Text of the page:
Promising imaging method for the early detection of dental caries

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detecting dental caries
a. Pseudocolor 3D OCT image of posterior teeth processed translucently. Presence of caries at the proximal surface was clearly imaged with the lesion location and size (white arrow). b1-5. Sequential 2D images acquired in 3D view from different thickness. White arrows: caries within the enamel. Red arrow: dentin caries. Blue arrow: slight change of enamel surface because of caries.

Japanese researchers have found that optical coherence tomography, an imaging method based on infrared radiation, can be used for detecting dental caries on the surface of rear teeth. As infrared light is non-ionising, the method is safer than radiography, which involves X-rays.

Dental caries affect more than 90 per cent of the world’s adult population. And often, dental caries are detected ‘too late’, requiring invasive teeth treatment. Visual examination (by a dentist) and radiography are currently the main tools for diagnosing caries. However, they are not completely efficient for detecting caries in posterior teeth—moreover, radiography is considered problematic for pregnant women and infants. 

A promising alternative technique, which is non-invasive and does not involve X-rays, is optical coherence tomography (OCT)—an imaging method that can be used to create a 3D representation of teeth.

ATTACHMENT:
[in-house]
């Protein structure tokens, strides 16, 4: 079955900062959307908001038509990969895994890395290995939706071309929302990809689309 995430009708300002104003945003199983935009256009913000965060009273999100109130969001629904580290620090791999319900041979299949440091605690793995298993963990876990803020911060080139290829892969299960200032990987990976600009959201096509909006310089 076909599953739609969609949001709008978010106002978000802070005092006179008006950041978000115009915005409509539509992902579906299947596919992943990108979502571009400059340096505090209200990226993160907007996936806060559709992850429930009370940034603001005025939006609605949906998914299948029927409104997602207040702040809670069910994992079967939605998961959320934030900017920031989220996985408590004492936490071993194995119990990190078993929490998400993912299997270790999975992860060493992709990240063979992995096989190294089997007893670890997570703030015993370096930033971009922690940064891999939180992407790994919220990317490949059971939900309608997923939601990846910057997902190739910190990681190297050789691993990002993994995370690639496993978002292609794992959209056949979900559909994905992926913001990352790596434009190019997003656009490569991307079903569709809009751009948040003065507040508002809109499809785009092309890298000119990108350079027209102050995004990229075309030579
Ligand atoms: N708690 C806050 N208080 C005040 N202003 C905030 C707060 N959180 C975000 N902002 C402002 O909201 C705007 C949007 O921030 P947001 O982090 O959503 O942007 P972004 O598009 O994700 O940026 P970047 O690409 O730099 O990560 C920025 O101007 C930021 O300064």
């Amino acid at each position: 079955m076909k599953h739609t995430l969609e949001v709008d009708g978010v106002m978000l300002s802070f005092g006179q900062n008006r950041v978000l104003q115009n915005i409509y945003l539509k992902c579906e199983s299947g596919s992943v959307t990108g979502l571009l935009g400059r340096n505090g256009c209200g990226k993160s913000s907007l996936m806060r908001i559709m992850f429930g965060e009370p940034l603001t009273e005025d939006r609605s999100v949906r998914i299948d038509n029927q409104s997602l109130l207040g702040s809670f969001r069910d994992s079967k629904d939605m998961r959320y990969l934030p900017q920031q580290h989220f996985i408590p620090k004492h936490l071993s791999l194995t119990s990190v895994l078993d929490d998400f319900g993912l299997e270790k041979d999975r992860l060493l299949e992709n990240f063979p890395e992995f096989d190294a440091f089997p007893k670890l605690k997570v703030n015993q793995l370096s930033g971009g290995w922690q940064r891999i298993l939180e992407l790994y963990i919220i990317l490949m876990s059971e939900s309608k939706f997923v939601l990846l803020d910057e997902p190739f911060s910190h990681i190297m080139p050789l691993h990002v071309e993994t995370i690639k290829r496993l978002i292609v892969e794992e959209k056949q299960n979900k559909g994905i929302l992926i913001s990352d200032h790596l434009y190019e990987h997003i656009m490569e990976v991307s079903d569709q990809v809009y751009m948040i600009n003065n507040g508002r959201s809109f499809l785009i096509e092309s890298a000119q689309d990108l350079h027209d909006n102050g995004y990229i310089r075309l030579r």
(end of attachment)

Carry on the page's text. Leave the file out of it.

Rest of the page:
Now, a team from Okayama University have tested the accuracy of OCT for diagnosing caries in posterior teeth—publishing their findings in Scientific Reports. They found that the method could indeed become a viable alternative for radiography.

In OCT, a sample is irradiated with infrared light; different types of tissue scatter and absorb the infrared radiation differently. Scattering/absorption images (that are two-dimensional) obtained for many different irradiation angles can then be combined into a 3D visualisation of the sample. Because dental caries have a specific response to the radiation, they can be detected on the 3D image—in principle.

To check whether OCT is actually accurate enough for detecting caries in posterior teeth, the researchers compared radiography and OCT results for 51 proximal surfaces of 36 molars. 

The study was performed ex vivo: the molars were mounted in silicone blocks in a way corresponding to their normal anatomical position. The degree of caries present on the surface was marked histologically with a score from 0 to 5, corresponding to ‘sound tooth surface’ and ‘distinct cavity with visible dentin’, respectively. 

In order to make a quantitative comparison between radiography and OCT, certain parameters like sensitivity and specificity for the detection of caries were evaluated by 13 dentists. A statistical analysis then led to the conclusion that OCT appears to be a suitable method for diagnosing proximal enamel damage, and for following-up on whether non-invasive treatment—typically based on stopping and reversing the demineralisation of the enamel layer—is successful. 

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